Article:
Vol15 No.1: 46-58
【Title】Changes in vegetation and soil properties during recovery of a subtropical forest in South China
【Author】HUANG Fang-fang; ZHANG Wei-qiang*; GAN Xian-hua; HUANG Yu-hui; GUO Yue-dong; WEN Xiao-ying
【Addresses】Guangdong Provincial Key Laboratory of Silviculture, Protection and Utilization, Guangdong Academy of Forestry, Guangzhou 510520, China
【Citation】Huang FF, Zhang WQ, Gan XH, et al. (2018) Changes in vegetation and soil properties during recovery of a subtropical forest in South China. Journal of Mountain Science 15(1). https://doi.org.10.1007/s11629-017-4541-6
【Abstract】Secondary forests account for a large amount of subtropical forest due to persistent anthropogenic disturbance in China. The interaction between vegetation and soil during recovery process is rather complex and dependent on forest conditions. Understanding how vegetation and soil properties changes and how their relationship develops in secondary forests is key to effective forest restoration and management. Here we explored the patterns of vegetation and soil properties as well as their correlations during forest recovery process in a subtropical forest in south China. Plots of three forest types, i.e., broadleaf-conifer mixed forest, broadleaved forest and old growth stand, were established to represent the recovery stages. The results showed that diversity patterns in the tree, shrub and herb layers were different: in the tree layer the species diversity peaked at the intermediate stage, while in the understory layers it decreased chronologically. Most of the soil factors showed an increasing trend, and different effects of soil factors were found for the three layers as well as for the two spatial scales. Together, our results suggested that vegetation and soil might be interdependent during the recovery course. Further studies are needed on exploring how vegetation interplays with soil at different scales and how nutrient limitations affects the vegetation development in a chronosequence.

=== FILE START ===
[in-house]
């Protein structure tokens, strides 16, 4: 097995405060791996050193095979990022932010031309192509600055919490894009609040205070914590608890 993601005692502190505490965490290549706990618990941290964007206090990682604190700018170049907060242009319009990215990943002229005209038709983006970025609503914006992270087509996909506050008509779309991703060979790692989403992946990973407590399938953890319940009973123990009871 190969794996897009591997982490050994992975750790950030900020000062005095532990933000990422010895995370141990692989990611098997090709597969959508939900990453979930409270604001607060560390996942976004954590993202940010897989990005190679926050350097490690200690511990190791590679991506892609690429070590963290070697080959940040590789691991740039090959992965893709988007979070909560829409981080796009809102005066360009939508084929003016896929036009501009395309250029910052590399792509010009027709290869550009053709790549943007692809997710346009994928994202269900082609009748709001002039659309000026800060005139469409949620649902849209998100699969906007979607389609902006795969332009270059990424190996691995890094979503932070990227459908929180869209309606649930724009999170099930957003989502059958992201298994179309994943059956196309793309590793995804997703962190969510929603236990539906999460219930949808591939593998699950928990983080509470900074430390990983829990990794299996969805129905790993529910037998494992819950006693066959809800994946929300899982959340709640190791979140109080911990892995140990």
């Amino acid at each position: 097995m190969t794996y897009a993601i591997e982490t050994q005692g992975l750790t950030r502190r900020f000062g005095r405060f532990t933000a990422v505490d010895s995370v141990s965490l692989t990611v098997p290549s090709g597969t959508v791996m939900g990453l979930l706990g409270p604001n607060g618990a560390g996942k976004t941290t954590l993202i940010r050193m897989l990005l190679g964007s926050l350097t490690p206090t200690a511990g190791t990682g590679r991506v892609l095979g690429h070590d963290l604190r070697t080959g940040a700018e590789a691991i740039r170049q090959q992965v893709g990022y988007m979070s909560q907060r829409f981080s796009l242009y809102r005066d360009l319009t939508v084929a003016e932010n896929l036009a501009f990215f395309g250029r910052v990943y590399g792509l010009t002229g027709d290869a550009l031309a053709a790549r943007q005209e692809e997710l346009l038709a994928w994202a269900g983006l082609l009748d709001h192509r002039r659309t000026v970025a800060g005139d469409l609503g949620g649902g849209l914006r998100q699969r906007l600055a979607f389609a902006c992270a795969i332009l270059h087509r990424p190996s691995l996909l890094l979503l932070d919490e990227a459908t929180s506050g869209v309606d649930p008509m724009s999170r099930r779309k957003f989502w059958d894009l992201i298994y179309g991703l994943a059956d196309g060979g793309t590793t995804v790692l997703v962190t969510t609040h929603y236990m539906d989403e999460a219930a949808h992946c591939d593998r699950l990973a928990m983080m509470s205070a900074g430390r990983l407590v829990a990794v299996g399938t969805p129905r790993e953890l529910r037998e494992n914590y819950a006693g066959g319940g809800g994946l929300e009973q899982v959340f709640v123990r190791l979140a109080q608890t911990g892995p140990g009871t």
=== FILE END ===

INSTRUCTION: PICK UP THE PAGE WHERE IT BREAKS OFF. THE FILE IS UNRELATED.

【Keywords】Forest recovery; Vegetation change; Soil property; Subtropical; Succession